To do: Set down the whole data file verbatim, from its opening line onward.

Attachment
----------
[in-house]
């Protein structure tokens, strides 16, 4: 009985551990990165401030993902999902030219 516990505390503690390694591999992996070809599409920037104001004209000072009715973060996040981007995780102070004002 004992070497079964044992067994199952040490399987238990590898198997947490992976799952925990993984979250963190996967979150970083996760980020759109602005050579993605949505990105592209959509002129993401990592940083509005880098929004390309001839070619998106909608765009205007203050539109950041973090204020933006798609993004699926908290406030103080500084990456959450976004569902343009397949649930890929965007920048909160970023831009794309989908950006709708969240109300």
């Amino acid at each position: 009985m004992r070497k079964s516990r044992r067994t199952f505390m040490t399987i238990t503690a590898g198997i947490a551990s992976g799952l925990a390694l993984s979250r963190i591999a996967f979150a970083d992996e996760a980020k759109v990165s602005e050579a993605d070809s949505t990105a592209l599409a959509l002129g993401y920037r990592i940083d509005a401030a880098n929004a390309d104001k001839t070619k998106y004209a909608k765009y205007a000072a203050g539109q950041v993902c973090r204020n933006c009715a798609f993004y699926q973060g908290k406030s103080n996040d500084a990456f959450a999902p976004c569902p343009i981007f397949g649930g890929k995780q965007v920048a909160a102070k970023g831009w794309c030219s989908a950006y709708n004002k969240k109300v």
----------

[in-house]
């Protein structure tokens, strides 16, 4: 009985551990990165401030993902999902030219 516990505390503690390694591999992996070809599409920037104001004209000072009715973060996040981007995780102070004002 004992070497079964044992067994199952040490399987238990590898198997947490992976799952925990993984979250963190996967979150970083996760980020759109602005050579993605949505990105592209959509002129993401990592940083509005880098929004390309001839070619998106909608765009205007203050539109950041973090204020933006798609993004699926908290406030103080500084990456959450976004569902343009397949649930890929965007920048909160970023831009794309989908950006709708969240109300």
């Amino acid at each position: 009985m004992r070497k079964s516990r044992r067994t199952f505390m040490t399987i238990t503690a590898g198997i947490a551990s992976g799952l925990a390694l993984s979250r963190i591999a996967f979150a970083d992996e996760a980020k759109v990165s602005e050579a993605d070809s949505t990105a592209l599409a959509l002129g993401y920037r990592i940083d509005a401030a880098n929004a390309d104001k001839t070619k998106y004209a909608k765009y205007a000072a203050g539109q950041v993902c973090r204020n933006c009715a798609f993004y699926q973060g908290k406030s103080n996040d500084a990456f959450a999902p976004c569902p343009i981007f397949g649930g890929k995780q965007v920048a909160a102070k970023g831009w794309c030219s989908a950006y709708n004002k969240k109300v």